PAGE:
One of the main reasons people join social media and dating apps is to connect and build relationships with others. Most people just assume that the people they talk with are there for the same reason. But, that is not always the case. As pointed out by the television show “Catfish”, created by Nve Schulman and Max Joseph, and the 2010 documentary “Catfish”, catfishing is a real and series issue those online need to look out for.
What Is Catfishing?
The term “catfishing”, refers to someone who has assumed a fake identity online in order to establish a relationship with another. Some of the most common reasons someone may do this is to have a romantic relationship with someone or to commit a criminal act like identity theft or stealing finances.
In the dating world, catfishing will usually occur on dating websites and apps. Otherwise, catfishers look for victims on social networking platforms and forums. To help you understand what catfishing is, here’s a clip from the “Catfish” television show.
Catfishing Facts and Statistics To Be Aware Of
- States With The Most Catfishing Victims (According To BestVPN):
- California – 1,761
- Texas – 1,089
- Florida – 1,085
- New York – 674
- Pennsylvania – 511
- The FBI reported that in 2016, about 15,000 romance scam complaints were made. Complaint loses totaled more than $230 million.
- Facebook and other social media sites are full of fake accounts. From January to March of 2018, Facebook removed 2.2 billion fake accounts from its platform.
- There are many types of catfishers. The revenge seeker, best friend, person trying to catch their cheating partner, someone who’s bored or lonely, troublemaker, and more.
- It’s common for sexual predators to use catfishing to lure in young children online or through private messaging apps.
How To Avoid Being Catfished
Whether you are looking to avoid being the victim of a romance scam, identity theft, or some other criminal act, follow the tips below.
- Examine Their Profile(s) Closely
When meeting someone new, you should always look at their social media profiles and online dating profile (if applicable). There are a couple of key things to look for when doing so.
- Their profile includes little to no details. And if they do have information, it’s vague.
- Their profile picture looks like a stock photo.
- Overall, their profile seems too good to be true.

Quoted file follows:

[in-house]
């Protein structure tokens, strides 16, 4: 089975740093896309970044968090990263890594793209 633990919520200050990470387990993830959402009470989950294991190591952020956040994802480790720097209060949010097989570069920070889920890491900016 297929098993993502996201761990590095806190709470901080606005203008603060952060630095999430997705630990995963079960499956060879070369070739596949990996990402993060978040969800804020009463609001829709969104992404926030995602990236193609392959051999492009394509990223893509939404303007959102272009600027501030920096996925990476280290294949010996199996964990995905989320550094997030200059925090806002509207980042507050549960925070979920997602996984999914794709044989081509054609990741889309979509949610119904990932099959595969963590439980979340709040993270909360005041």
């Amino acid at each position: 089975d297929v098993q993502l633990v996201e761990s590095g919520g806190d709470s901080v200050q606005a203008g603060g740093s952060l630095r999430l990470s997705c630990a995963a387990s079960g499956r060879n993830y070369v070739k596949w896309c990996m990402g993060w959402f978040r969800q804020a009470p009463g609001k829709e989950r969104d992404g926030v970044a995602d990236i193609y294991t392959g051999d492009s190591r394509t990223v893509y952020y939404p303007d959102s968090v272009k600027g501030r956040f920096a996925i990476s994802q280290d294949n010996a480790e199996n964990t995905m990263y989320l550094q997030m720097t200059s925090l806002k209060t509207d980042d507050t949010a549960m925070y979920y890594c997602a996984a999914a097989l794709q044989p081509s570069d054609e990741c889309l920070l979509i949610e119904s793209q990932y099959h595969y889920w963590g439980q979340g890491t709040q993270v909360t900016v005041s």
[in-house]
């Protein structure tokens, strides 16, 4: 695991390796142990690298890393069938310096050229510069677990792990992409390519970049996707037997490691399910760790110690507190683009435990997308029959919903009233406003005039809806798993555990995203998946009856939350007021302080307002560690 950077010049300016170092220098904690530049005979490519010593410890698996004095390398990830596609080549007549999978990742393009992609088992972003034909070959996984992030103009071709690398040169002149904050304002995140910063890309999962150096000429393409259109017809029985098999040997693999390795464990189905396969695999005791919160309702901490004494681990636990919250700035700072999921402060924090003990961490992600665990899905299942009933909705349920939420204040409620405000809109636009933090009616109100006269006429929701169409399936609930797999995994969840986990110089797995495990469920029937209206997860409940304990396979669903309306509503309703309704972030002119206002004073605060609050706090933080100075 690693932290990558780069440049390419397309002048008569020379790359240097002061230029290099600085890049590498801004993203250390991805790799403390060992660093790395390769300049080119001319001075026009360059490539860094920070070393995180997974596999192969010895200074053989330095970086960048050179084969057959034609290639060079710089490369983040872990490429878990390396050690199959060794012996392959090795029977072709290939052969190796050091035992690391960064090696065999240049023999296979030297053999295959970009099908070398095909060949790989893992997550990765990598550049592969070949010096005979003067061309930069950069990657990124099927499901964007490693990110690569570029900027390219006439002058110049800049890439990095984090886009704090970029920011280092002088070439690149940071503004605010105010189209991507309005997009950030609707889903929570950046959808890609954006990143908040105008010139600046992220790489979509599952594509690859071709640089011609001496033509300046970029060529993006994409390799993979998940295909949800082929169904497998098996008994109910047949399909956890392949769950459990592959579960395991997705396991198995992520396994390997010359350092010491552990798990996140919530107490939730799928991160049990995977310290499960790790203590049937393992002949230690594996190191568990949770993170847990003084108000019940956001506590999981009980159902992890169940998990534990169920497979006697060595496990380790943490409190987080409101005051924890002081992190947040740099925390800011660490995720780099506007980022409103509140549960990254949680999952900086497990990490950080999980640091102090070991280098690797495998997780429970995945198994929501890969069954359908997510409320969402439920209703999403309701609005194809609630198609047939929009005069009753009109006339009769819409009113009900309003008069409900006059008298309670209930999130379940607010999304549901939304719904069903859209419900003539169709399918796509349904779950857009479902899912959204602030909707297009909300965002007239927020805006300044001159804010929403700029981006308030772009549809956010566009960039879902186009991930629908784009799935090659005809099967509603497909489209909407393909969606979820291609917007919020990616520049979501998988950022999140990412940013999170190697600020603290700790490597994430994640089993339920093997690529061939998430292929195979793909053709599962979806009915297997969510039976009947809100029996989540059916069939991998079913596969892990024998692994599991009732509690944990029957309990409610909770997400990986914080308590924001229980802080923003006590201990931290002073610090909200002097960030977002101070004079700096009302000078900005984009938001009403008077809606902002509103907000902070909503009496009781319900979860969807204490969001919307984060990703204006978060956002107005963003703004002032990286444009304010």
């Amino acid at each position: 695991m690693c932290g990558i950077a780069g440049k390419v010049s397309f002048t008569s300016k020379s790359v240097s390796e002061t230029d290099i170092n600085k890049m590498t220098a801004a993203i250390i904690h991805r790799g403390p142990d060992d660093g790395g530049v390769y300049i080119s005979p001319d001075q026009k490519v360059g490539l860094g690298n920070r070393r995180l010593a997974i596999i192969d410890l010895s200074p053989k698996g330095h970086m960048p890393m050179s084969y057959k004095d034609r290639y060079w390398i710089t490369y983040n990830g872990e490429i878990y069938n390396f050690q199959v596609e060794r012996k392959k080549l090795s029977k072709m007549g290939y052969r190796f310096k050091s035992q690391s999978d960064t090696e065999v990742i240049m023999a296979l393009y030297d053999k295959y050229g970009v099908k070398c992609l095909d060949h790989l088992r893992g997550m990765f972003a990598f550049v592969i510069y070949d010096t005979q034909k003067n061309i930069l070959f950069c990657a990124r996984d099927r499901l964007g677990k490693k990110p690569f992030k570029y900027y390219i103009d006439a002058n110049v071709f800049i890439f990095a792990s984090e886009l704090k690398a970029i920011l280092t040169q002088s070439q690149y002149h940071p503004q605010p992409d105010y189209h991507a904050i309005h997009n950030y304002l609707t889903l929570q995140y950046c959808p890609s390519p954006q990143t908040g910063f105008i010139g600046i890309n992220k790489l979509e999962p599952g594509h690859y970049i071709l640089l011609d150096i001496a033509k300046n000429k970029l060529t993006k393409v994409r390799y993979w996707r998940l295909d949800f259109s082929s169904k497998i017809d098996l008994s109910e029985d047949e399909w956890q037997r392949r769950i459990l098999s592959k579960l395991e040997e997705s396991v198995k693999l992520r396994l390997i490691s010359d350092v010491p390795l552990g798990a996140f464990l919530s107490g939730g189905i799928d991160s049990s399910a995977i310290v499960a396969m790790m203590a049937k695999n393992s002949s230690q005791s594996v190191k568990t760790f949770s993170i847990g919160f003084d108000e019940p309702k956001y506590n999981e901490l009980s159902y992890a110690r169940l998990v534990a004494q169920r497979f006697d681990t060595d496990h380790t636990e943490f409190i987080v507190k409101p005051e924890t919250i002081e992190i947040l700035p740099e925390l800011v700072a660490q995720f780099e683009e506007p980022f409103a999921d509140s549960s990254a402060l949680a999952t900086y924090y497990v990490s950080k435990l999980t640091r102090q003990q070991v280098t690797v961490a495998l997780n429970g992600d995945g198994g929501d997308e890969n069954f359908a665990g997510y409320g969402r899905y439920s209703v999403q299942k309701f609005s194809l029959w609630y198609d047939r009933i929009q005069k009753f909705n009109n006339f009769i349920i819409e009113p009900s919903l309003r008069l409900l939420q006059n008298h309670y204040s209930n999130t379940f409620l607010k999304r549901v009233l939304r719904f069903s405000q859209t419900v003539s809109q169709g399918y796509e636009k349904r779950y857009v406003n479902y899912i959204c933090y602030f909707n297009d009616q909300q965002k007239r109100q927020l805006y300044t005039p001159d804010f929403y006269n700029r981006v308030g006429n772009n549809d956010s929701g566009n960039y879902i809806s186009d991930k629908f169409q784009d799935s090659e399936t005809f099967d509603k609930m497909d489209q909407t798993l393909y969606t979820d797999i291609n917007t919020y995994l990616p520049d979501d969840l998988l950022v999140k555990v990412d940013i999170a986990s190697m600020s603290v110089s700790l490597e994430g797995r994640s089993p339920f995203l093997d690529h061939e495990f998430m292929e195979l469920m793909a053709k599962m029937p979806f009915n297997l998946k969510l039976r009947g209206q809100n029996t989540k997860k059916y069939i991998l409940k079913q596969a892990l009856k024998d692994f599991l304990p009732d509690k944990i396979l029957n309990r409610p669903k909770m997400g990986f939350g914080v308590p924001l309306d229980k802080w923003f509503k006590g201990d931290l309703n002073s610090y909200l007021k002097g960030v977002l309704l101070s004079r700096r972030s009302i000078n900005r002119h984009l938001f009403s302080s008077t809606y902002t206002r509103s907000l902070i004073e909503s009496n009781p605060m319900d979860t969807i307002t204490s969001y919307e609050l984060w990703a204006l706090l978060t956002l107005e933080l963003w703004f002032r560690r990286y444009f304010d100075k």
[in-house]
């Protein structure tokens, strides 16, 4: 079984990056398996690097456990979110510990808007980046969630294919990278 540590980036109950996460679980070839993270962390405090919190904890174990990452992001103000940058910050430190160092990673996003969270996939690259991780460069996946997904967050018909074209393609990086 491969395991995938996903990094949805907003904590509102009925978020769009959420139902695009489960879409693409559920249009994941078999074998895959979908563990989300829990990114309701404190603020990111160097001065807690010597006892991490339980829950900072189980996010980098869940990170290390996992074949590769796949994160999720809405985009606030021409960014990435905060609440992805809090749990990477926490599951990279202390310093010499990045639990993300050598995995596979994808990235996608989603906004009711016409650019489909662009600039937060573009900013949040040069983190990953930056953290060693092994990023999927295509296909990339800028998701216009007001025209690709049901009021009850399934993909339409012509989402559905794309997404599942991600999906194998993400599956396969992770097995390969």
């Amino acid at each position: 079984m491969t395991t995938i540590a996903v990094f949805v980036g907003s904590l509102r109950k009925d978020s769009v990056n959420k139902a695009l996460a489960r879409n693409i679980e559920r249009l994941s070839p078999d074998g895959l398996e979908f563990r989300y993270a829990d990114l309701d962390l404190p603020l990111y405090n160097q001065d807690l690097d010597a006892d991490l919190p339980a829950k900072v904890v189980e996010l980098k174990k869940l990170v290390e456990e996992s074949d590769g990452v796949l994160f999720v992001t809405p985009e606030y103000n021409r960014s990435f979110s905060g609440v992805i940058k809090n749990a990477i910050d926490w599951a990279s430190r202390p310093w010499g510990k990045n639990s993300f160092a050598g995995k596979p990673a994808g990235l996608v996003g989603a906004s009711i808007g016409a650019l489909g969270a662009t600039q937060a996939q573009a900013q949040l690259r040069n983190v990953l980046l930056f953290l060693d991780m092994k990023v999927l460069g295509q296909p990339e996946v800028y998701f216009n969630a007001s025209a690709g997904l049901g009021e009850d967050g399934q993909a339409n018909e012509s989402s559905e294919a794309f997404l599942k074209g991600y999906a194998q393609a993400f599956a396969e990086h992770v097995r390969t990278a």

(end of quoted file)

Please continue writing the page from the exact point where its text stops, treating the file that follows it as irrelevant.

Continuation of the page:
- For social media, see how many friends, photos, posts, etc. they have. If it’s on the lower side, that’s suspicious. Also, see if their friends are legit or just fake people as well.
- Google Image Search
Download a photo of the person you’re in touch with, and click and drag it into Google’s image search. If the person has any other online profiles, or perhaps the photo is fake, it will likely come up in the search.
- Background Check
If you have the other person’s phone number or name, you could do a reverse lookup. By just entering the information, you can find out who the number belongs to and more information about the person. See if the details the lookup reveals versus what the person is telling you match up.
- Video Chat With Them
If the person is a catfisher, they will likely try to avoid meeting you in person or talking with you via video chat. To see if they truly are a real person, really push to do a video chat/call with them.
- Avoid Giving Away Your Personal Information
To protect yourself from being a victim, avoid giving away any personal and private information about yourself. This includes your birthday, credit card numbers, where you live, email address, and so on. This information could help someone steal your money, access your online accounts, or steal your identity.
- Never Send Them Money
No matter how much you think you can trust the person, NEVER send them money. If anyone online asks you for money, that should automatically be a red flag for you that something’s wrong. Once you start giving them money, they will try to play on your sympathies and milk you for every penny you have.
Catfishing is something not to take lightly. Being the victim of a catfisher can lead to some serious real-life consequences. Just do your part to protect yourself from this online threat.